Why Students Engage in “Gaming the System” Behavior in Interactive Learning Environments Article
Ryan Baker, Carnegie Mellon University, United States ; Jason Walonoski, The MITRE Corporation, United States ; Neil Heffernan, Worcester Polytechnic Institute, United States ; Ido Roll, Albert Corbett, Kenneth Koedinger, Carnegie Mellon University, United States
Journal of Interactive Learning Research Volume 19, Number 2, ISSN 1093-023X Publisher: Association for the Advancement of Computing in Education (AACE), Waynesville, NC
In recent years there has been increasing interest in the phenomena of “gaming the system,” where a learner attempts to succeed in an educational environment by exploiting properties of the system's help and feedback rather than by attempting to learn the material. Developing environments that respond constructively and effectively to gaming depends upon understanding why students choose to game. In this article, we present three studies, conducted with two different learning environments, which present evidence on which student behaviors, motivations, and emotions are associated with the choice to game the system. We also present a fourth study to determine how teachers' perspectives on gaming behavior are similar to, and different from, researchers' perspectives and the data from our studies. We discuss what motivational and attitudinal patterns are associated with gaming behavior across studies, and what the implications are for the design of interactive learning environment.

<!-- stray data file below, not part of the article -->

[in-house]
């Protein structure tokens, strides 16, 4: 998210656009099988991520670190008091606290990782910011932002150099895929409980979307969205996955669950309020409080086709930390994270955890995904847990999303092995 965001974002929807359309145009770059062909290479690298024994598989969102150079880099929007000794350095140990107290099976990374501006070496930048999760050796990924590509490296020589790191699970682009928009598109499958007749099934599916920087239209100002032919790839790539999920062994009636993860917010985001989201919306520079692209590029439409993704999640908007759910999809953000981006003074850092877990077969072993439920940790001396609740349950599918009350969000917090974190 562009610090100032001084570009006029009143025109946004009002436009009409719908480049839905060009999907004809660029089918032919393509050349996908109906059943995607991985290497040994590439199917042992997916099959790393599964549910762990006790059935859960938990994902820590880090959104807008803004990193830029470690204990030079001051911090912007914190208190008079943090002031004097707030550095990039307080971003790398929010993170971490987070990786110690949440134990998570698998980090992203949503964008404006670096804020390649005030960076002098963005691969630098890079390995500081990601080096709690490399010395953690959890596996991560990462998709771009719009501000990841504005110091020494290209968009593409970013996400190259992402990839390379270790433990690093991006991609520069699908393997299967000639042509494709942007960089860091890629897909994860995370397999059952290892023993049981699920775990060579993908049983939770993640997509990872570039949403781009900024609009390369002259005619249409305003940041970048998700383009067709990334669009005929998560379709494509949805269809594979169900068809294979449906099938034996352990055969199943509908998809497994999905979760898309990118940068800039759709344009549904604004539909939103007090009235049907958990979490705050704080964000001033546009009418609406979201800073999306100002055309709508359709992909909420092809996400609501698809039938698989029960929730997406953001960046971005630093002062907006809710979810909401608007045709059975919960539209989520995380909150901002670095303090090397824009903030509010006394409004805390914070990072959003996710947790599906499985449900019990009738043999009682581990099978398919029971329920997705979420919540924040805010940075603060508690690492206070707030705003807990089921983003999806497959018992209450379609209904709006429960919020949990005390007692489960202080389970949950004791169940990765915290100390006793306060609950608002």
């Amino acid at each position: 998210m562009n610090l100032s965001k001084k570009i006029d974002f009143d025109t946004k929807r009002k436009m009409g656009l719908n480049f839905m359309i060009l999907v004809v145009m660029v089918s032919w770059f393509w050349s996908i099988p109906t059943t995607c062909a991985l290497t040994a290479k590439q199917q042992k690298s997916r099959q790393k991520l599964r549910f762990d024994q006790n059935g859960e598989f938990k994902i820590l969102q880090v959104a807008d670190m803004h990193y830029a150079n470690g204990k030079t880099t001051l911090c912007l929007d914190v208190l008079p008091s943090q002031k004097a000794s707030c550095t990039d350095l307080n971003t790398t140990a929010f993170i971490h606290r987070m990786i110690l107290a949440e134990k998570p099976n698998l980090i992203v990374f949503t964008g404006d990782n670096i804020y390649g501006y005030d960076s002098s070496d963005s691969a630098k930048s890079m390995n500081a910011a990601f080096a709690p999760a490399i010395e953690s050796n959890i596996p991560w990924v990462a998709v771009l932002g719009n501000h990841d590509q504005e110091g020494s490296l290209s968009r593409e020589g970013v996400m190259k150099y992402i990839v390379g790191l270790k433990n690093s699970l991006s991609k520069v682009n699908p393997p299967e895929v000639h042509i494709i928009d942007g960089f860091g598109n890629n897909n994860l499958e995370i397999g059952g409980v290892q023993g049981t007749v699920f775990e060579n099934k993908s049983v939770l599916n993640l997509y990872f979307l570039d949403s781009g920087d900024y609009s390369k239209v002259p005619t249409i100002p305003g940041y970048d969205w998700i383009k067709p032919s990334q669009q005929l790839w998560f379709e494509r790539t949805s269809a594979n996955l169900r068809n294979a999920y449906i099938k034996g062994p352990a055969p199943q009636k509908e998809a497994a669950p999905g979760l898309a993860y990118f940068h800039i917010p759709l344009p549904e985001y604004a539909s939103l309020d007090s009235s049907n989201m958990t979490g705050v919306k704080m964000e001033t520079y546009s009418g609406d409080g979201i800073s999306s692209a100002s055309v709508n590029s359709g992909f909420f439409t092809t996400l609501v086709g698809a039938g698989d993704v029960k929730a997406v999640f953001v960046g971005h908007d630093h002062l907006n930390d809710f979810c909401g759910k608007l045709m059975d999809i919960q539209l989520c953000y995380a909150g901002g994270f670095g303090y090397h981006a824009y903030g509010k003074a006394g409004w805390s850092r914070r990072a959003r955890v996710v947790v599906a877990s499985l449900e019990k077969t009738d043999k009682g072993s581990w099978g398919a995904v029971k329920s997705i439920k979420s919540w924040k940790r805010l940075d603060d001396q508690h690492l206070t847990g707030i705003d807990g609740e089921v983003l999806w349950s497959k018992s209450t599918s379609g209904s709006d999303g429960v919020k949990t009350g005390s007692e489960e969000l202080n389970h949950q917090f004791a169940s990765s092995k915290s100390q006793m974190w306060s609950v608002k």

Baker, R., Walonoski, J., Heffernan, N., Roll, I., Corbett, A. & Koedinger, K. (2008). Why Students Engage in “Gaming the System” Behavior in Interactive Learning Environments. Journal of Interactive Learning Research, 19(2), 185-224. Waynesville, NC: Association for the Advancement of Computing in Education (AACE). Retrieved October 18, 2018 from https://www.learntechlib.org/primary/p/24328/.
© 2008 Association for the Advancement of Computing in Education (AACE)
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